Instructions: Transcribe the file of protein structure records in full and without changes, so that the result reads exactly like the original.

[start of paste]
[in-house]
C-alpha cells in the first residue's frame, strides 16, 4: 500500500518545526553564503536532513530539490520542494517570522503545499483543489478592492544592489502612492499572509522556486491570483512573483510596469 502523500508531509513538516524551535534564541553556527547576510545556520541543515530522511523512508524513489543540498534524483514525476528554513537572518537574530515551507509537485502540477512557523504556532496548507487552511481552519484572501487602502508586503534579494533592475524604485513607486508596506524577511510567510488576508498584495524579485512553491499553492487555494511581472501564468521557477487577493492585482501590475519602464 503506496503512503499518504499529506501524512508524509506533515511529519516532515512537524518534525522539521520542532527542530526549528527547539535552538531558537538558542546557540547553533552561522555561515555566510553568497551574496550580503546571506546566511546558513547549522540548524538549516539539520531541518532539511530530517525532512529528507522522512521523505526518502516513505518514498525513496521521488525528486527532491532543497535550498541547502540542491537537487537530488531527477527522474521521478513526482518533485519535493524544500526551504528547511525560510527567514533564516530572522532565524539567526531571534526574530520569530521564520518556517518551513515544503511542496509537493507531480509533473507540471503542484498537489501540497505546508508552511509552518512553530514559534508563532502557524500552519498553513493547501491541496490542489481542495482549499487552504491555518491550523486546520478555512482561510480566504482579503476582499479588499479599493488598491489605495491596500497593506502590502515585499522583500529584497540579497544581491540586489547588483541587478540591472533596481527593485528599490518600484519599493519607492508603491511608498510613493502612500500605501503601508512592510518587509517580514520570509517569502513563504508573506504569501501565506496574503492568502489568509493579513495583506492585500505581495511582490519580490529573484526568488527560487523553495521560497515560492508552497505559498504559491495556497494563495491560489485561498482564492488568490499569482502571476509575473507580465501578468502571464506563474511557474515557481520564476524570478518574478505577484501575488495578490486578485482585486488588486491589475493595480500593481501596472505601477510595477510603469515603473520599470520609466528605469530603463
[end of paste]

[in-house]
C-alpha cells in the first residue's frame, strides 16, 4: 500500500518545526553564503536532513530539490520542494517570522503545499483543489478592492544592489502612492499572509522556486491570483512573483510596469 502523500508531509513538516524551535534564541553556527547576510545556520541543515530522511523512508524513489543540498534524483514525476528554513537572518537574530515551507509537485502540477512557523504556532496548507487552511481552519484572501487602502508586503534579494533592475524604485513607486508596506524577511510567510488576508498584495524579485512553491499553492487555494511581472501564468521557477487577493492585482501590475519602464 503506496503512503499518504499529506501524512508524509506533515511529519516532515512537524518534525522539521520542532527542530526549528527547539535552538531558537538558542546557540547553533552561522555561515555566510553568497551574496550580503546571506546566511546558513547549522540548524538549516539539520531541518532539511530530517525532512529528507522522512521523505526518502516513505518514498525513496521521488525528486527532491532543497535550498541547502540542491537537487537530488531527477527522474521521478513526482518533485519535493524544500526551504528547511525560510527567514533564516530572522532565524539567526531571534526574530520569530521564520518556517518551513515544503511542496509537493507531480509533473507540471503542484498537489501540497505546508508552511509552518512553530514559534508563532502557524500552519498553513493547501491541496490542489481542495482549499487552504491555518491550523486546520478555512482561510480566504482579503476582499479588499479599493488598491489605495491596500497593506502590502515585499522583500529584497540579497544581491540586489547588483541587478540591472533596481527593485528599490518600484519599493519607492508603491511608498510613493502612500500605501503601508512592510518587509517580514520570509517569502513563504508573506504569501501565506496574503492568502489568509493579513495583506492585500505581495511582490519580490529573484526568488527560487523553495521560497515560492508552497505559498504559491495556497494563495491560489485561498482564492488568490499569482502571476509575473507580465501578468502571464506563474511557474515557481520564476524570478518574478505577484501575488495578490486578485482585486488588486491589475493595480500593481501596472505601477510595477510603469515603473520599470520609466528605469530603463